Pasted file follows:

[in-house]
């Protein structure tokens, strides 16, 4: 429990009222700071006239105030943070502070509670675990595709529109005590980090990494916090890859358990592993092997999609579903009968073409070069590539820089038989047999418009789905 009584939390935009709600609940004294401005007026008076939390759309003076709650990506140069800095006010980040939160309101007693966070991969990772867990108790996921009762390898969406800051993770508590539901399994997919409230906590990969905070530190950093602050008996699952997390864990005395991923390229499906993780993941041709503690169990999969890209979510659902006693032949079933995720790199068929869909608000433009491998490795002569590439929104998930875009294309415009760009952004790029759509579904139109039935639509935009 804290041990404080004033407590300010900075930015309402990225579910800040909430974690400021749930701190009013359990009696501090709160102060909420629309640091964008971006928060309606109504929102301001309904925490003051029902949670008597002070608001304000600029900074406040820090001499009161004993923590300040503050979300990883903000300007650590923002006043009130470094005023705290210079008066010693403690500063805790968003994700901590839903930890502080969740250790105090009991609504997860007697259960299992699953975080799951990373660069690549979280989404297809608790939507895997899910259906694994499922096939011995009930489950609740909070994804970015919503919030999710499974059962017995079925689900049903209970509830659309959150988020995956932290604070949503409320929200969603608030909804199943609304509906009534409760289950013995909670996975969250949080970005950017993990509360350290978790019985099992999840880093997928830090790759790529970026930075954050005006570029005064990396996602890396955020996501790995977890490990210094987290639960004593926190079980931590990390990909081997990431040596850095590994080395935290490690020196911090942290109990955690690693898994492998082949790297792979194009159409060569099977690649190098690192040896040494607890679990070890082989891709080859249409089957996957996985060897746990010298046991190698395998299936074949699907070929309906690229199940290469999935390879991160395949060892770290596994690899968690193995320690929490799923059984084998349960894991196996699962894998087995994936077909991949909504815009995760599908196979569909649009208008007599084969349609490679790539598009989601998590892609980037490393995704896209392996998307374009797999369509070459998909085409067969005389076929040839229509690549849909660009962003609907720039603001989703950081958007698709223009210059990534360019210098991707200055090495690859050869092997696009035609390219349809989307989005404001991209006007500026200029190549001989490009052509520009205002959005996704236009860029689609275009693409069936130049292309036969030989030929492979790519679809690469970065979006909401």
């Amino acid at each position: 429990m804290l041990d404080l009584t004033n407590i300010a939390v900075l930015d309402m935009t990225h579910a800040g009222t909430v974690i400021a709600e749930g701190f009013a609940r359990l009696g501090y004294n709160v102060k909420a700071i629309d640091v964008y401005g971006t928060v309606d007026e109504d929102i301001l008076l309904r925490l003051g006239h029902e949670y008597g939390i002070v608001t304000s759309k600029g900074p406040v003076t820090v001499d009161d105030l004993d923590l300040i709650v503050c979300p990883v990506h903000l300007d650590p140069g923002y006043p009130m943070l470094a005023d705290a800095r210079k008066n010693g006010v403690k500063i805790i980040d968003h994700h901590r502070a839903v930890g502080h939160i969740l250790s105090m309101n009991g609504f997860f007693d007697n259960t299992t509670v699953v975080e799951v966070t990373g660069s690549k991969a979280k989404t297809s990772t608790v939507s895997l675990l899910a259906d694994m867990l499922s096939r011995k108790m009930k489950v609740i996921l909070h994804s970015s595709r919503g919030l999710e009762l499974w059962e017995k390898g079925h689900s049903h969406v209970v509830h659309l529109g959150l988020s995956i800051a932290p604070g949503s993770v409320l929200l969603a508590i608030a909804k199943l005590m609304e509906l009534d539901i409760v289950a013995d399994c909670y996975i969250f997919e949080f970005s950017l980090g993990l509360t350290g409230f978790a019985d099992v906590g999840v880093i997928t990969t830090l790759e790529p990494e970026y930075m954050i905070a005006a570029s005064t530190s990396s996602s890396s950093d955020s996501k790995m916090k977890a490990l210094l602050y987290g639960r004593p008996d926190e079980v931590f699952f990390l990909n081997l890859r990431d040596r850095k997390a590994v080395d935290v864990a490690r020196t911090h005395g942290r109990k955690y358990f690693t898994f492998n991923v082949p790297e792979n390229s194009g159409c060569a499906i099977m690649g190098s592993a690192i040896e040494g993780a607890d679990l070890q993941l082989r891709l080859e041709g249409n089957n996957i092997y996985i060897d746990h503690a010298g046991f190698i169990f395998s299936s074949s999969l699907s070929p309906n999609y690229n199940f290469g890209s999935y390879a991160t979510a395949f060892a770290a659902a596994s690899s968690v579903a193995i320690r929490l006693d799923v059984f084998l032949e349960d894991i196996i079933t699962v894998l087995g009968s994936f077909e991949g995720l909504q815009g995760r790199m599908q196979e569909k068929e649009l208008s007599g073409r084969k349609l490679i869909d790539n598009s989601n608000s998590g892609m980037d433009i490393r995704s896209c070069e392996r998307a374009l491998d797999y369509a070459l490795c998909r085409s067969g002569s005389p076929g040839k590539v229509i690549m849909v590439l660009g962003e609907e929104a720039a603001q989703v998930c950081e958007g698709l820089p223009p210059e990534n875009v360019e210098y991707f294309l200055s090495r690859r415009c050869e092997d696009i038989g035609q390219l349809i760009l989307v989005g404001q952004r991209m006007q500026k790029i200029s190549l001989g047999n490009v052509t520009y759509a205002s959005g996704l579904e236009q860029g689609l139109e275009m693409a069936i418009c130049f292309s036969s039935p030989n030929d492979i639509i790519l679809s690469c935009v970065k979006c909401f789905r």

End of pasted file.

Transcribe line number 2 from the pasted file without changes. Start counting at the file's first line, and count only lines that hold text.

């Protein structure tokens, strides 16, 4: 429990009222700071006239105030943070502070509670675990595709529109005590980090990494916090890859358990592993092997999609579903009968073409070069590539820089038989047999418009789905 009584939390935009709600609940004294401005007026008076939390759309003076709650990506140069800095006010980040939160309101007693966070991969990772867990108790996921009762390898969406800051993770508590539901399994997919409230906590990969905070530190950093602050008996699952997390864990005395991923390229499906993780993941041709503690169990999969890209979510659902006693032949079933995720790199068929869909608000433009491998490795002569590439929104998930875009294309415009760009952004790029759509579904139109039935639509935009 804290041990404080004033407590300010900075930015309402990225579910800040909430974690400021749930701190009013359990009696501090709160102060909420629309640091964008971006928060309606109504929102301001309904925490003051029902949670008597002070608001304000600029900074406040820090001499009161004993923590300040503050979300990883903000300007650590923002006043009130470094005023705290210079008066010693403690500063805790968003994700901590839903930890502080969740250790105090009991609504997860007697259960299992699953975080799951990373660069690549979280989404297809608790939507895997899910259906694994499922096939011995009930489950609740909070994804970015919503919030999710499974059962017995079925689900049903209970509830659309959150988020995956932290604070949503409320929200969603608030909804199943609304509906009534409760289950013995909670996975969250949080970005950017993990509360350290978790019985099992999840880093997928830090790759790529970026930075954050005006570029005064990396996602890396955020996501790995977890490990210094987290639960004593926190079980931590990390990909081997990431040596850095590994080395935290490690020196911090942290109990955690690693898994492998082949790297792979194009159409060569099977690649190098690192040896040494607890679990070890082989891709080859249409089957996957996985060897746990010298046991190698395998299936074949699907070929309906690229199940290469999935390879991160395949060892770290596994690899968690193995320690929490799923059984084998349960894991196996699962894998087995994936077909991949909504815009995760599908196979569909649009208008007599084969349609490679790539598009989601998590892609980037490393995704896209392996998307374009797999369509070459998909085409067969005389076929040839229509690549849909660009962003609907720039603001989703950081958007698709223009210059990534360019210098991707200055090495690859050869092997696009035609390219349809989307989005404001991209006007500026200029190549001989490009052509520009205002959005996704236009860029689609275009693409069936130049292309036969030989030929492979790519679809690469970065979006909401």